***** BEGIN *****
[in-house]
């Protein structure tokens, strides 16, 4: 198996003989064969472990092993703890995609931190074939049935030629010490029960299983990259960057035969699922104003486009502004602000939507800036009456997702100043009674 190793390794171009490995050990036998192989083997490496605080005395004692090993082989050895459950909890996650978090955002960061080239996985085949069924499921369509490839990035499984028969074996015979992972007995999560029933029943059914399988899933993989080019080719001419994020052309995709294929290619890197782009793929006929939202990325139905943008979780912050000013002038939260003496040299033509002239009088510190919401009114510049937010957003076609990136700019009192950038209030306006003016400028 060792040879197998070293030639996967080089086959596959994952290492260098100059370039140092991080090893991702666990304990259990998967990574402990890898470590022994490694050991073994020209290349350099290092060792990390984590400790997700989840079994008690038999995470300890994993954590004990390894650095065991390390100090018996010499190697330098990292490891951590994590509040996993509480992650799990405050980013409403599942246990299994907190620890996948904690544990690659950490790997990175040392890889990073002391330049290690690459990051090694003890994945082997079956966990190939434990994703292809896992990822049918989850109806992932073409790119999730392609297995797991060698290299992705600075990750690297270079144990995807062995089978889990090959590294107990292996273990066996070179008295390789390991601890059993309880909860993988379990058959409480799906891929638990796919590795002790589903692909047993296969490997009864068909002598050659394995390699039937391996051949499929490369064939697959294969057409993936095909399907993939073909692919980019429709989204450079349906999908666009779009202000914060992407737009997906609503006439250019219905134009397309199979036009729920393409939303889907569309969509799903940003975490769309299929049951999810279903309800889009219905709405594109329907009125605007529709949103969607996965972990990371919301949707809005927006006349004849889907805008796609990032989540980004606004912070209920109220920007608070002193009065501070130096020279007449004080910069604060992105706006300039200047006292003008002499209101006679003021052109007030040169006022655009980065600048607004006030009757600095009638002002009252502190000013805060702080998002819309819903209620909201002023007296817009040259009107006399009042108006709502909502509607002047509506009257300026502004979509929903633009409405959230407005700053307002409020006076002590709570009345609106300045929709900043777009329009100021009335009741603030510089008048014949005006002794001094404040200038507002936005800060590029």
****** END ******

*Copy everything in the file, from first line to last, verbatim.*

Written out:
[in-house]
């Protein structure tokens, strides 16, 4: 198996003989064969472990092993703890995609931190074939049935030629010490029960299983990259960057035969699922104003486009502004602000939507800036009456997702100043009674 190793390794171009490995050990036998192989083997490496605080005395004692090993082989050895459950909890996650978090955002960061080239996985085949069924499921369509490839990035499984028969074996015979992972007995999560029933029943059914399988899933993989080019080719001419994020052309995709294929290619890197782009793929006929939202990325139905943008979780912050000013002038939260003496040299033509002239009088510190919401009114510049937010957003076609990136700019009192950038209030306006003016400028 060792040879197998070293030639996967080089086959596959994952290492260098100059370039140092991080090893991702666990304990259990998967990574402990890898470590022994490694050991073994020209290349350099290092060792990390984590400790997700989840079994008690038999995470300890994993954590004990390894650095065991390390100090018996010499190697330098990292490891951590994590509040996993509480992650799990405050980013409403599942246990299994907190620890996948904690544990690659950490790997990175040392890889990073002391330049290690690459990051090694003890994945082997079956966990190939434990994703292809896992990822049918989850109806992932073409790119999730392609297995797991060698290299992705600075990750690297270079144990995807062995089978889990090959590294107990292996273990066996070179008295390789390991601890059993309880909860993988379990058959409480799906891929638990796919590795002790589903692909047993296969490997009864068909002598050659394995390699039937391996051949499929490369064939697959294969057409993936095909399907993939073909692919980019429709989204450079349906999908666009779009202000914060992407737009997906609503006439250019219905134009397309199979036009729920393409939303889907569309969509799903940003975490769309299929049951999810279903309800889009219905709405594109329907009125605007529709949103969607996965972990990371919301949707809005927006006349004849889907805008796609990032989540980004606004912070209920109220920007608070002193009065501070130096020279007449004080910069604060992105706006300039200047006292003008002499209101006679003021052109007030040169006022655009980065600048607004006030009757600095009638002002009252502190000013805060702080998002819309819903209620909201002023007296817009040259009107006399009042108006709502909502509607002047509506009257300026502004979509929903633009409405959230407005700053307002409020006076002590709570009345609106300045929709900043777009329009100021009335009741603030510089008048014949005006002794001094404040200038507002936005800060590029």